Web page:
professor who humbly has an insatiable quest for new information and
knowledge. An inspiration all round and I’m sure he will cause a great
stir when he is out with you soon. ‘Top Banana’ as we say in the UK.
Steve is one of the new
breed. It has been more common theretofore that drummers have been more
turned towards the Latin thing. El Negro and the whole battery of
players that have sprung up with the left foot clave and multi limb
approach. It is very different from the Indian approach to rhythm.
Latin rhythms are primarily for dancing and consist of a number of
interlocking parts played by different players. That’s why it has been
a logical link to the multi limbed independence of the drum set. The
Indian thing is more of a ‘Linear rhythmic approach’ which is a little
more along the lines of Gavin Harrison’s rhythmic illusions book. A
time cycle is set, either by melodic ostinato or clapping pattern and
the percussionist or melody player pitch their things against it
rhymically, similar to drum set players soloing over an ostinato. It
was primarily a Court music and therefore was for listening and not
dancing, hence the deep intellectual development. For a similar
approach check out Keith Carlocks solo over an ostinato on the track
‘Oatmeal Bandage’ by Tal Wikenfeld. A great ostinato divided 7 + 9 + 9
and a stunning Carlock solo.
Carlock brings me to another point regarding percussion and drums. The
dominance of the backbeat and the prominence of the snare in rhythmic
structure for drum set. When you look at a lot of rhythm styles from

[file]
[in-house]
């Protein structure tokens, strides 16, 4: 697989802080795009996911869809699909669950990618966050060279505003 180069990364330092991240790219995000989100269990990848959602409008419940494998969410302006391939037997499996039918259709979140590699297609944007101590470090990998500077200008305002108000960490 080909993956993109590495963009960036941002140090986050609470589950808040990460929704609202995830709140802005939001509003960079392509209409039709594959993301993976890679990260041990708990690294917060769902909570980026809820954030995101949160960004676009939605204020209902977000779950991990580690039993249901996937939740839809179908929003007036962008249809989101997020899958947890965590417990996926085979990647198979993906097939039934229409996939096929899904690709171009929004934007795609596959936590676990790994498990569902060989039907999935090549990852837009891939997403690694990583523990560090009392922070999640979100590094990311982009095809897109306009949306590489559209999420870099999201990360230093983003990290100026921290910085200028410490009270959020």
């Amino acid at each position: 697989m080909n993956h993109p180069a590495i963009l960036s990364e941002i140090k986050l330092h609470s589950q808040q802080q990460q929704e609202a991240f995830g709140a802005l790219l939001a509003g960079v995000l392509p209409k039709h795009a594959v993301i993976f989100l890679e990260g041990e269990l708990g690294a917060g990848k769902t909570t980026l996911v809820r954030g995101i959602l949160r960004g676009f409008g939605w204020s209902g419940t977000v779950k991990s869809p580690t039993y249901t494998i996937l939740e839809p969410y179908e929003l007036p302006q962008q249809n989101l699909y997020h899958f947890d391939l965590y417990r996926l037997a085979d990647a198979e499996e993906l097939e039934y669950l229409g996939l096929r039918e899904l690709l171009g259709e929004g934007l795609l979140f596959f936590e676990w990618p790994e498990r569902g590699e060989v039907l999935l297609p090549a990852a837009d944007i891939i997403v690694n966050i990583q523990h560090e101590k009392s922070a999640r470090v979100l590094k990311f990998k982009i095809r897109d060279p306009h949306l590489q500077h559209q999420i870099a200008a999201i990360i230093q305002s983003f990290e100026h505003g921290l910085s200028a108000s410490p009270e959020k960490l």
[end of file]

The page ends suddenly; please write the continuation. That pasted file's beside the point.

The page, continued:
around the world, say Indian, Latin, Japanese and African to name a few,
they have much more lyrical, almost melodic based rhythmic approaches.
It seems strange that with all that rhythmic history we have ended up
often penned in by two and four on the snare, albeit predominantly in
popular music. Of course, on a Pop gig that is often what is required
and I am not suggesting that is wrong. However, a study of percussion
helped me a lot in getting out of that often habitual train of thought.
It helped me approach the instrument in a more lyrical way. Keith
Carlock is one of the players who has really taken this concept to a
very high level, esp in his playing with Wayne Krantz. It grooves like
hell and is often in 4/4 but you would never know it. He uses a concept
he calls ‘rhythmic melodies’ and that is really closely associated with
how a percussionist might approach something. Of course, he
intersperses this with some serious back beat stuff that we all love.
With all these new
approaches, when you get on the gig you have to do what is required.
For younger players I feel the whole drum clinic scene can be somewhat
misleading in that you see some intense ‘Drumnastics’ and virtuosity
from often three legged maestros, but, for most working situations this
would not be required at all. I really try to bear all this in mind
when I get down to some practice.
I philosophize long and
hard about the objectives and about what I am trying to achieve. I am
fascinated and love technique and so that is essentially a part of what
I do but I also know that a lot of the time it is not required on many
working situations. The simplest thing can get you the biggest gig.
This is especially true in the recording studio when you are with the
E. What about
developing contacts and getting into studio work.
P. I often get asked
that about developing contacts and getting studio gigs. It is a
question I find really hard to answer. Word of mouth and the phone
rings. Right place at the right time. Most importantly I have always
‘believed’ and without that I would not have been lucky enough to have
worked in the diverse situations that I have. I suggest to people that
they Mail out to loads of people. Chase it up once but do not hassle
them. Expect a 2% return on anything you send out. Get a good web site
and myspace site. Email people. Practise, be prepared for when the
time comes, think about your objectives realistically, love the music